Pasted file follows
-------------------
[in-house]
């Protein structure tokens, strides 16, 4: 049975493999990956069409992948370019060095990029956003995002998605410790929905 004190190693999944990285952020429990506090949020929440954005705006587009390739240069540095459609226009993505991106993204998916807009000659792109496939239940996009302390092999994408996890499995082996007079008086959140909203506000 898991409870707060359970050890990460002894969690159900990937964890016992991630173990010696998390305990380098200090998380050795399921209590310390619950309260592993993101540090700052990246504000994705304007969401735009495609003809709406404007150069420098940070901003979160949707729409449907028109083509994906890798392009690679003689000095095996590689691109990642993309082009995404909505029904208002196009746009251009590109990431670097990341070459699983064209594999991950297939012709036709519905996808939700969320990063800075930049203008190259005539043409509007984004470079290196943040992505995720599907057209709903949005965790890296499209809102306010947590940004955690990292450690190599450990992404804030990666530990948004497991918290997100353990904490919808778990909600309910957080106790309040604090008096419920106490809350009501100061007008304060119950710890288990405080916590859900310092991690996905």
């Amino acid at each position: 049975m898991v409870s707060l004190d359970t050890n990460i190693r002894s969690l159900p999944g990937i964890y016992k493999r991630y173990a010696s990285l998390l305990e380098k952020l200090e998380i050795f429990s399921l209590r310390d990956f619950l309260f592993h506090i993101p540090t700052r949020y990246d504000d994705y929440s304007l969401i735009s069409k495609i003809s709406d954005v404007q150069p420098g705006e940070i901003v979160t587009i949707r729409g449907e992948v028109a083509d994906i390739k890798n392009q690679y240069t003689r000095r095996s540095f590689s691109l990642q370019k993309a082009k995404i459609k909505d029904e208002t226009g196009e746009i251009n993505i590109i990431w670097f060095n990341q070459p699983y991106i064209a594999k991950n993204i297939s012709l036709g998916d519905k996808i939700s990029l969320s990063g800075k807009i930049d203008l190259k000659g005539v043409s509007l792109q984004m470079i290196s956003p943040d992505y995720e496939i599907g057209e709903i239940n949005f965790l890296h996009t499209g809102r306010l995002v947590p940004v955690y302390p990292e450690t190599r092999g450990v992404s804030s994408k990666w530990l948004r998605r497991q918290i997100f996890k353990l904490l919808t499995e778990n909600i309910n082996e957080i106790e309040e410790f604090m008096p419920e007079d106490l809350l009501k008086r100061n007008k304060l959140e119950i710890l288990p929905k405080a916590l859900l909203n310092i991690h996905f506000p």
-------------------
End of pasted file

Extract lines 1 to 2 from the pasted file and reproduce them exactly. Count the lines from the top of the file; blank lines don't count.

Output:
[in-house]
């Protein structure tokens, strides 16, 4: 049975493999990956069409992948370019060095990029956003995002998605410790929905 004190190693999944990285952020429990506090949020929440954005705006587009390739240069540095459609226009993505991106993204998916807009000659792109496939239940996009302390092999994408996890499995082996007079008086959140909203506000 898991409870707060359970050890990460002894969690159900990937964890016992991630173990010696998390305990380098200090998380050795399921209590310390619950309260592993993101540090700052990246504000994705304007969401735009495609003809709406404007150069420098940070901003979160949707729409449907028109083509994906890798392009690679003689000095095996590689691109990642993309082009995404909505029904208002196009746009251009590109990431670097990341070459699983064209594999991950297939012709036709519905996808939700969320990063800075930049203008190259005539043409509007984004470079290196943040992505995720599907057209709903949005965790890296499209809102306010947590940004955690990292450690190599450990992404804030990666530990948004497991918290997100353990904490919808778990909600309910957080106790309040604090008096419920106490809350009501100061007008304060119950710890288990405080916590859900310092991690996905």